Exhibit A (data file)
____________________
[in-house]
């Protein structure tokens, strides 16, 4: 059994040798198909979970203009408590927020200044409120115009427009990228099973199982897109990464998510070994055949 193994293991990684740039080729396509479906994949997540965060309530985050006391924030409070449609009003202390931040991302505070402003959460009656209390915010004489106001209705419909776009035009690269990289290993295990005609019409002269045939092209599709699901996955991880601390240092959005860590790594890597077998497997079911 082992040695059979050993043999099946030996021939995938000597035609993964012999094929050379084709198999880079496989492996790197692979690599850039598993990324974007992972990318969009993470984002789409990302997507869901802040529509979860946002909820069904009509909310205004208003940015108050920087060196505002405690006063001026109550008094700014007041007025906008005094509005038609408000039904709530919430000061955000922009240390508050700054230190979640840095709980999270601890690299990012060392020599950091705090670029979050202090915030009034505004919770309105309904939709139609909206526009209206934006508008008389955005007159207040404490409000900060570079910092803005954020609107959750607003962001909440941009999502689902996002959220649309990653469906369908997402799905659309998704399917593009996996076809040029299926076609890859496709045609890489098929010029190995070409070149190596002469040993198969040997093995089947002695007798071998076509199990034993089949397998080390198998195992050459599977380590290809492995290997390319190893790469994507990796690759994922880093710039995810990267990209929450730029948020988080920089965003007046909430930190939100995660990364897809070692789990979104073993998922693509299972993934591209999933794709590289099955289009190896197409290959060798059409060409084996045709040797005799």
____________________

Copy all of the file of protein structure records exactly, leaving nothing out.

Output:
[in-house]
């Protein structure tokens, strides 16, 4: 059994040798198909979970203009408590927020200044409120115009427009990228099973199982897109990464998510070994055949 193994293991990684740039080729396509479906994949997540965060309530985050006391924030409070449609009003202390931040991302505070402003959460009656209390915010004489106001209705419909776009035009690269990289290993295990005609019409002269045939092209599709699901996955991880601390240092959005860590790594890597077998497997079911 082992040695059979050993043999099946030996021939995938000597035609993964012999094929050379084709198999880079496989492996790197692979690599850039598993990324974007992972990318969009993470984002789409990302997507869901802040529509979860946002909820069904009509909310205004208003940015108050920087060196505002405690006063001026109550008094700014007041007025906008005094509005038609408000039904709530919430000061955000922009240390508050700054230190979640840095709980999270601890690299990012060392020599950091705090670029979050202090915030009034505004919770309105309904939709139609909206526009209206934006508008008389955005007159207040404490409000900060570079910092803005954020609107959750607003962001909440941009999502689902996002959220649309990653469906369908997402799905659309998704399917593009996996076809040029299926076609890859496709045609890489098929010029190995070409070149190596002469040993198969040997093995089947002695007798071998076509199990034993089949397998080390198998195992050459599977380590290809492995290997390319190893790469994507990796690759994922880093710039995810990267990209929450730029948020988080920089965003007046909430930190939100995660990364897809070692789990979104073993998922693509299972993934591209999933794709590289099955289009190896197409290959060798059409060409084996045709040797005799």